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Pre-K vs. Back Pay: Personnel Costs Threaten Progressive Goals

Thursday, March 13, 2014

If universal pre-K is as critical as New York Mayor Bill de Blasio insists, funding should be found by cutting lower-priority programs, not through his proposed new income tax.

Public sector unions bring out the worst in the modern administrative state. States with weak labor regulation also tend toward bloat and inefficiency, but it’s in blue states, which overcompensate their employees and mock the concept of “public service” with their absurdly protective work rules, where government operates most like government.

In New York, Mayor Bill de Blasio believes in the benefits of government spending, but his progressive goals are threatened by unsustainable personnel costs. His proposed solution is to raise taxes, thus doubling down on bloat.

New York’s immediate problem is negotiations over expired labor contracts. All unionized employees have been working without a contract since at least mid-2012. The United Federation of Teachers, which represents almost half of the city’s workforce, had its last contract expire in 2009.

De Blasio criticizes the Bloomberg administration for leaving office with the contracts unsettled. But unions had lost all interest in settling during Bloomberg’s last term, because they expected the next mayor to be a pro-labor Democrat. De Blasio amply fulfilled this expectation with his landslide victory in November.

The Bloomberg administration balked at giving raises in the years following the 2008 financial crisis. City revenues cratered, and funds that had been set aside to settle new contracts were repurposed to avoid layoffs. Because Bloomberg held the line on raises, many city workers who would have lost their jobs have been able to keep them.

Because Bloomberg held the line on raises, many city workers who would have lost their jobs have been able to keep them.

But the unions want back pay for the years they did not get raises. Both the Citizens Budget Commission and Independent Budget Office have estimated that the back pay demand could surpass $7 billion, reaching close to 10 percent of the city’s budget.

City Comptroller Scott Stringer has warned that the contract uncertainty places New York’s credit rating at risk. The back pay would come out of the current year’s tax receipts, taking funds away from other priorities. That would include universal pre-K, de Blasio’s signature policy initiative. De Blasio came into office eager to expand government, but he knew that the contract situation would limit his room to maneuver with existing revenues. Officially priced at $530 million, including funds for after-school programs for middle school students, pre-K could easily be funded through labor concessions, such as requiring workers to contribute to their health insurance. Instead, de Blasio has proposed a new income tax surcharge on earnings above $500,000.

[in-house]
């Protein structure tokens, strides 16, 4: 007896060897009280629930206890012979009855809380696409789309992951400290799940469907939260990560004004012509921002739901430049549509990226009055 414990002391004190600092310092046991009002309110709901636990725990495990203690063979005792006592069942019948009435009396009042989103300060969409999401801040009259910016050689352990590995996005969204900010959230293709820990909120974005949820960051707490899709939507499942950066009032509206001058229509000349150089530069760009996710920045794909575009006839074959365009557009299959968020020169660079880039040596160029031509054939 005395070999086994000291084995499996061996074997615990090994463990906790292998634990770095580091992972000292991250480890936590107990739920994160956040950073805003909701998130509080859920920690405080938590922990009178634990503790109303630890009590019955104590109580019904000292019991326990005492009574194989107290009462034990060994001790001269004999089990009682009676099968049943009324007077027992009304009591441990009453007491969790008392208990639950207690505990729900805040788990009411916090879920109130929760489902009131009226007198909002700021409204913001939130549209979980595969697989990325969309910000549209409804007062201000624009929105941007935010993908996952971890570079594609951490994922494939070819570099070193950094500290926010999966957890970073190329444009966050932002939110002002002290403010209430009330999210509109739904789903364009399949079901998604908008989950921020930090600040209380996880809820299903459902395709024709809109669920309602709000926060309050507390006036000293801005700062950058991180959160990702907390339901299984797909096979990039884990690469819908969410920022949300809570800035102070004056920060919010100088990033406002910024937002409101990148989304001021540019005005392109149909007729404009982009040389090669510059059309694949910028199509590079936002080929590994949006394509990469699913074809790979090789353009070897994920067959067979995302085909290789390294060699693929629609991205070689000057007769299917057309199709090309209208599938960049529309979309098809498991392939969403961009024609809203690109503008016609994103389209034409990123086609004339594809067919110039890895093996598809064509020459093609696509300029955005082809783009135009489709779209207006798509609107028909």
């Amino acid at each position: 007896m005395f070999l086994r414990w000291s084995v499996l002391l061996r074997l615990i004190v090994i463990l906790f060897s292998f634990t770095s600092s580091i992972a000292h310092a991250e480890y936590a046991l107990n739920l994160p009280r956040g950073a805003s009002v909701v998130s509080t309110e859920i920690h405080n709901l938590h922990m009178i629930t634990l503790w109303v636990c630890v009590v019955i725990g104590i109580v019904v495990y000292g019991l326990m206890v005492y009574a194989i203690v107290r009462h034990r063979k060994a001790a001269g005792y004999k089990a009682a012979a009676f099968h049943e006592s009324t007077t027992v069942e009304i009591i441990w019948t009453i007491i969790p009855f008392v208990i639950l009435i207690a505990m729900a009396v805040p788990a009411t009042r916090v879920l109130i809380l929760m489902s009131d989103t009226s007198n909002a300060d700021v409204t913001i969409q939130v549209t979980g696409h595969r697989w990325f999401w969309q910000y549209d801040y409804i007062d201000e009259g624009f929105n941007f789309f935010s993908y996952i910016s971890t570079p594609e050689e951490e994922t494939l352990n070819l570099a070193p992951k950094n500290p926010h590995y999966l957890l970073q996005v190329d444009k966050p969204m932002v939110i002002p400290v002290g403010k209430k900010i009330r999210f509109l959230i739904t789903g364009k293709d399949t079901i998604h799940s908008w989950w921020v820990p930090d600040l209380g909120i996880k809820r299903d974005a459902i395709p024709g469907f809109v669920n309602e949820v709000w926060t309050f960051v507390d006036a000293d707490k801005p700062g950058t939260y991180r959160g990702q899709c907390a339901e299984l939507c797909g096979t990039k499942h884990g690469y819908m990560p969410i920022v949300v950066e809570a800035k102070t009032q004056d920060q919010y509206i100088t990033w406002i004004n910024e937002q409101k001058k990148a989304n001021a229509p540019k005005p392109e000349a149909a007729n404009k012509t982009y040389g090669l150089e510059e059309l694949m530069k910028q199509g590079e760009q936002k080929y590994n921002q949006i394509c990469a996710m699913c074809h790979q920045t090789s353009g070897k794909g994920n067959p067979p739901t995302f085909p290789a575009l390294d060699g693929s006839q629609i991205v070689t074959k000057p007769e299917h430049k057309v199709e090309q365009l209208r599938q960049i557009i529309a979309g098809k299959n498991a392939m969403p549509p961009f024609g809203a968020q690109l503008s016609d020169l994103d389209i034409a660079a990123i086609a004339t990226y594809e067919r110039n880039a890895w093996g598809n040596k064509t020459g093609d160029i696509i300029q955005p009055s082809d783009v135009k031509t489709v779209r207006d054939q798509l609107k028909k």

De Blasio’s tax plan is bad policy for three main reasons. First, New York City’s top marginal income tax rate (12.7 percent, including the state tax) is already among the highest in the nation, behind only California’s 13.3 percent; second, high earners’ income is far too volatile to serve as a reliable source of support for a specific program; and, third, New York already spends more than $20 billion on K-12 public education. If pre-K and after-school programs are as critical as the mayor insists, surely funding could be cut from some lower-priority programs. As my colleague Nicole Gelinas has noted, going through with pre-K before settling the contracts puts the cart before the horse. Since many pre-K workers will be, indeed, covered by the terms of the new contract, an overly generous settlement will inflate the program’s price.

High earners’ income is far too volatile to serve as a reliable source of support for a specific program.

De Blasio made the wrong decision on taxes and pre-K, but New York’s labor struggles are ultimately rooted in a failure of policy, not bad leadership. By design, state law enhances unions’ leverage when contract talks reach an impasse. Under the so-called Triborough Amendment to the state’s collective bargaining law, an expired contract’s terms remain in place until a new one is settled, including members’ step and longevity increases. A top-line raise could remain undetermined for years, as in the case of New York City, but many members will continue to see their pay automatically increase with seniority. My colleague E.J. McMahon recently estimated that, because of the Triborough Amendment, teacher pay has increased by $1.2 billion since the United Federation of Teachers’ last contract expired. The Triborough Amendment weakens members’ incentive to pressure union leadership to settle. But management’s need to settle intensifies with each passing year, because budgeting becomes more uncertain in direct proportion to the size of the demand for back pay.

If New York must have pre-K, it should at least implement the program in the most cost-effective manner possible. Easier said than done. Unions everywhere drive up the cost of government not only by demanding and getting above-market compensation, but by increasing administrative inefficiency. And more often than not, politicians find that the only practical solution to inefficient government is throwing more money at the problem.

Stephen D. Eide is a senior fellow at the Manhattan Institute.

FURTHER READING: Eide also writes "A Lesson from the Wreckage in Detroit: Retiree Health Care Is Ripe for Reform." Fred Siegel looks at "New York After Bloomberg." Matthew Jensen offers "An Honest Accounting of the Corporate Income Tax." John Steele Gordon discusses "The Personal Income Tax at 100."

Image by Dianna Ingram / Bergman Group

Photo by Lev Radin / Shutterstock

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